By Lucas Spiro
Of course, history has not come to Deadwood to douse the smoldering embers of the past, but to supply more kindling.
The steam engine has chugged into Deadwood and, with it, the arrival of modernity and a deserving end to David Milch’s frontier drama Deadwood. Trains have played a significant role in cinema since August and Louis improved the cinematograph and The Great Train Robbery hit nickelodeons, wedding an illusion of the speed-obsessed present (and intimations of a speedier future) with images of a slower-paced, shoot-em-up past. It is no wonder that Deadwood: The Movie begins with the sound of steam and piston-driven wheels barreling headlong toward the immoral heart of American destiny. History is wheeling into the station.
Of course, history has not come to Deadwood to douse the smoldering embers of the past, but to supply more kindling. “Ten years gone approaching that self-same hill I thought to lay me down and rise no more,” muses Calamity Jane (Robin Weigert) over the sound of the steam engine’s whistle, as she rides the same trail into camp on which we first saw her in episode one. These words seem to come straight from Milch’s mouth, who wrote the film’s screenplay while grappling with his recent Alzheimer’s diagnosis. (The movie was made nearly thirteen years after the show’s premature cancellation.) For someone who has not been able to finish a project since NYPD Blue, it is a kind of merciful justice that this film exists at all. This time, though, Jane’s (and Milch’s) prophecy of finality may come true.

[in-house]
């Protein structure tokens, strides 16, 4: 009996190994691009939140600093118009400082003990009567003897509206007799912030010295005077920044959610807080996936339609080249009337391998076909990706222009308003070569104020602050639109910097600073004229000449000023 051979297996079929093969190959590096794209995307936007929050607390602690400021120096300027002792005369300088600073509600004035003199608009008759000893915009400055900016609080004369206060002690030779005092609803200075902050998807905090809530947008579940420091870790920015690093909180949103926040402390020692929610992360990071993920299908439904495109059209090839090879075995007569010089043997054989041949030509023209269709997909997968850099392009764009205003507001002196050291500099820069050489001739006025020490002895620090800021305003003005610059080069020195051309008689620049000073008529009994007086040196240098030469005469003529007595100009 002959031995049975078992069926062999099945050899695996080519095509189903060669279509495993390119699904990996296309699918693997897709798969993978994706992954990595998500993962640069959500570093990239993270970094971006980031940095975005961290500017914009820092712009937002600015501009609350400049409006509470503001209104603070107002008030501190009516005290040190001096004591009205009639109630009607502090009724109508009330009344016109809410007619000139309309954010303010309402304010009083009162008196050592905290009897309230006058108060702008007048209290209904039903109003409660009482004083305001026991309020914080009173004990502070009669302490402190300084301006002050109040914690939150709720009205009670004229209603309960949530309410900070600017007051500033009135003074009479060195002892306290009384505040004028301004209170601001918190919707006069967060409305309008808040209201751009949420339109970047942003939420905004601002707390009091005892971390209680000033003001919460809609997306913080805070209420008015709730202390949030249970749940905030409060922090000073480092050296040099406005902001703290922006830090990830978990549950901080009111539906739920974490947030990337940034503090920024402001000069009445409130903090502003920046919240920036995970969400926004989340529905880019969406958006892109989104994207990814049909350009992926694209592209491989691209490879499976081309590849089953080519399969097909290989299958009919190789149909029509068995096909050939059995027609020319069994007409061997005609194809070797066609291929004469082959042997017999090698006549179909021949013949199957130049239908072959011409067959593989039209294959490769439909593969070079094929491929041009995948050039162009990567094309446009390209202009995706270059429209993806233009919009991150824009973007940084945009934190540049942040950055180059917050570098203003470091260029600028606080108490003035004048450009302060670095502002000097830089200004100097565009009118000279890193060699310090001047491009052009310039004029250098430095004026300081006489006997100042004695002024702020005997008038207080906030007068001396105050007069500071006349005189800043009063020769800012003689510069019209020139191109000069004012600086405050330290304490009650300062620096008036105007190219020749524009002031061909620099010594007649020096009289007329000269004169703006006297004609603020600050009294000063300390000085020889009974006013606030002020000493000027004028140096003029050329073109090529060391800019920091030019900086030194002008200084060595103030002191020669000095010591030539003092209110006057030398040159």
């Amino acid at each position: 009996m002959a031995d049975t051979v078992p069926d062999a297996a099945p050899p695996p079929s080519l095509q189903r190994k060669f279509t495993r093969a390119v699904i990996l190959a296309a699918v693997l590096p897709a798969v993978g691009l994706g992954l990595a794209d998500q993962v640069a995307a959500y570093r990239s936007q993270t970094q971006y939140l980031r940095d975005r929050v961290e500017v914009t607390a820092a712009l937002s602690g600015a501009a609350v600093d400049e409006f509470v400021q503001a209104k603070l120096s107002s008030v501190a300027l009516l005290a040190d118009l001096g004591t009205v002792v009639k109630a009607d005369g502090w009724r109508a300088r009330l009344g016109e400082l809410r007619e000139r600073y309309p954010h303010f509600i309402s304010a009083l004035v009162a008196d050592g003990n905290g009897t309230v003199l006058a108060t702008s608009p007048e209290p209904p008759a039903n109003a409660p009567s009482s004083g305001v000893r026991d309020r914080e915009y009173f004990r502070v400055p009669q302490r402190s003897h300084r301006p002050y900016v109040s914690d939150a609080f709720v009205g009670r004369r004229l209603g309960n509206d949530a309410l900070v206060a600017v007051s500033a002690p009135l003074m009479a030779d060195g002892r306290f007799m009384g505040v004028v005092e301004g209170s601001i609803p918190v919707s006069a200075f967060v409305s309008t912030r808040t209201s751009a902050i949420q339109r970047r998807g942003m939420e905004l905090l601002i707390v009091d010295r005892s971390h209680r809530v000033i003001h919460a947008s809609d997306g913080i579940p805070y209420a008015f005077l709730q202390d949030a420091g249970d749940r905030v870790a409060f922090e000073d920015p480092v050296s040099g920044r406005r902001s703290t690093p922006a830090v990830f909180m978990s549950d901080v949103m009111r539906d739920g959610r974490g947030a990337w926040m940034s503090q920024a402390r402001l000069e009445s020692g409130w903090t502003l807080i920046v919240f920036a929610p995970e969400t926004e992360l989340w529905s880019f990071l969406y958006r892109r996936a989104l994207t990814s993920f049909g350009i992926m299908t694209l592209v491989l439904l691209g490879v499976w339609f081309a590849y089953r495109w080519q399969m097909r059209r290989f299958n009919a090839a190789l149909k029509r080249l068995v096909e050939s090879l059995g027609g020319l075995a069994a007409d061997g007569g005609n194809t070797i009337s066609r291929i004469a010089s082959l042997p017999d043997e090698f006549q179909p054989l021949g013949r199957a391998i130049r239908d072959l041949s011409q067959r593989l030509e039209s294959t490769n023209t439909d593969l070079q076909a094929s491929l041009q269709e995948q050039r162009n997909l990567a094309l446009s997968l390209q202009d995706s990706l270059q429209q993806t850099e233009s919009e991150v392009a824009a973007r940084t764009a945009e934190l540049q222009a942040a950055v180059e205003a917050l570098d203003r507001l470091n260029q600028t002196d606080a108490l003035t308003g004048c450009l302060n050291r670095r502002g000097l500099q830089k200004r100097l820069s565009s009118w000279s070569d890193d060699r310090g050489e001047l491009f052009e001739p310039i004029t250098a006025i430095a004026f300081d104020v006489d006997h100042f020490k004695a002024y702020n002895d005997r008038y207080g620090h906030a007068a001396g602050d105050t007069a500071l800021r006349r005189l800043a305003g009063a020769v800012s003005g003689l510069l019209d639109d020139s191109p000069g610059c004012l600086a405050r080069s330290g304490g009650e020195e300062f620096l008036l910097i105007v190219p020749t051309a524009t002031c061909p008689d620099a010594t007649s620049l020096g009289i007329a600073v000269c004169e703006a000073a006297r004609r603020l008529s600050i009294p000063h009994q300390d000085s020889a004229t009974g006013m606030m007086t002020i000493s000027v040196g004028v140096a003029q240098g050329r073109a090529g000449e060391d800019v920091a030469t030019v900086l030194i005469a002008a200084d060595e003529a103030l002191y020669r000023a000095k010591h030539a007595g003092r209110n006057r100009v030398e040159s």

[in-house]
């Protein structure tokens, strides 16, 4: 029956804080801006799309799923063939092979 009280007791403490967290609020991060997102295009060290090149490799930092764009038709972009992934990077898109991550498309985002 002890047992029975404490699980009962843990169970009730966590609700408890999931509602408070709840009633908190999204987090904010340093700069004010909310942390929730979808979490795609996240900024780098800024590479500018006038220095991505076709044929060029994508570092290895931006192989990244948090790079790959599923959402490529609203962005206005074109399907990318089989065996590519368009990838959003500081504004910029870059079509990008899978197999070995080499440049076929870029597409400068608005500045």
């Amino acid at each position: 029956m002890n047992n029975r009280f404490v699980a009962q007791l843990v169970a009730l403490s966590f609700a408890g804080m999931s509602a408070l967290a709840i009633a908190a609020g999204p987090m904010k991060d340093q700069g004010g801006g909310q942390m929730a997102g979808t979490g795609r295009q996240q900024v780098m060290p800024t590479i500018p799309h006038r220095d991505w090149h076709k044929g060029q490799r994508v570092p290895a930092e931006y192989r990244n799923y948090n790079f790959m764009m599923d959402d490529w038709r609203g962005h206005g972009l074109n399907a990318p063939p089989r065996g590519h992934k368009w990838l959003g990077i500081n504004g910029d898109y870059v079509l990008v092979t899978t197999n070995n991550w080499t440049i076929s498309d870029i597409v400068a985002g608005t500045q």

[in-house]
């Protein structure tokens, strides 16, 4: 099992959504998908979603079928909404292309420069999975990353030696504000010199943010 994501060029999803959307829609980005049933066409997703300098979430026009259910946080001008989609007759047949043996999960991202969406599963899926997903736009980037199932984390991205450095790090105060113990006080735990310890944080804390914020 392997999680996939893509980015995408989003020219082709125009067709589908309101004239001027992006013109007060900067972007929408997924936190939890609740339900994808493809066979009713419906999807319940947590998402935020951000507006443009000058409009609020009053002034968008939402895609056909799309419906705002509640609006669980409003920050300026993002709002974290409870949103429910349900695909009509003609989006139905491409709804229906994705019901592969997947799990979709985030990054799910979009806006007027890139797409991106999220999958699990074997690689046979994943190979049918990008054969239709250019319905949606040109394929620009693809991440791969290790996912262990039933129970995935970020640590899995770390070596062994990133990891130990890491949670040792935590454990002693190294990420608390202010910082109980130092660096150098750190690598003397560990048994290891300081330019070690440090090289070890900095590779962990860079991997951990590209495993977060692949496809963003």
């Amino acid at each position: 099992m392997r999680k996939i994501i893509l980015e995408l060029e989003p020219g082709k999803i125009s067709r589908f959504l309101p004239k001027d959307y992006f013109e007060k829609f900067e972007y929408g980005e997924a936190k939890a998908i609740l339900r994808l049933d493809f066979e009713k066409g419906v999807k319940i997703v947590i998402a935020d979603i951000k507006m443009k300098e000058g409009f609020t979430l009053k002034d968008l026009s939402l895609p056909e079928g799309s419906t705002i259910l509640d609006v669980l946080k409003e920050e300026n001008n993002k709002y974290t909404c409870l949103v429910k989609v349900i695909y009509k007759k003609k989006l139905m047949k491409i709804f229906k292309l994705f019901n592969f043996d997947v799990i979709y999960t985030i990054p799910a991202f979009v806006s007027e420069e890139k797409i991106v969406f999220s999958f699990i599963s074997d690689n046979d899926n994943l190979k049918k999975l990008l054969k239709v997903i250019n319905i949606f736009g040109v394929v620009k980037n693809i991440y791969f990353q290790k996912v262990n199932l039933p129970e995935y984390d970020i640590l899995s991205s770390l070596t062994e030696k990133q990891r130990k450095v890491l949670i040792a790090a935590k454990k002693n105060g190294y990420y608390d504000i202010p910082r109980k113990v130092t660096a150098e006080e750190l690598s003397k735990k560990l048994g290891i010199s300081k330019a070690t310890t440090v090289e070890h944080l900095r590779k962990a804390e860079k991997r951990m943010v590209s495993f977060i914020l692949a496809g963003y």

The film takes place ten years after the events of the season three finale and directly links the narrative to the unresolved conflicts of that episode. We last saw Al Swearengen (Ian McShane) on his knees, scrubbing at a bloodstain on the office floor of his brothel, The Gem Saloon, having just murdered an innocent prostitute to satisfy the bloodlust of villainous magnate George Hearst (Gerald McRaney). He needed to kill the girl in order to protect the former prostitute Trixie (Paula Malcomson) from Hearst’s yen for vengeance. Hearst has returned to Deadwood, now a California senator, to commemorate South Dakota’s statehood and develop his significant financial interests. He learns Trixie is still alive and finds that his business plans are blocked.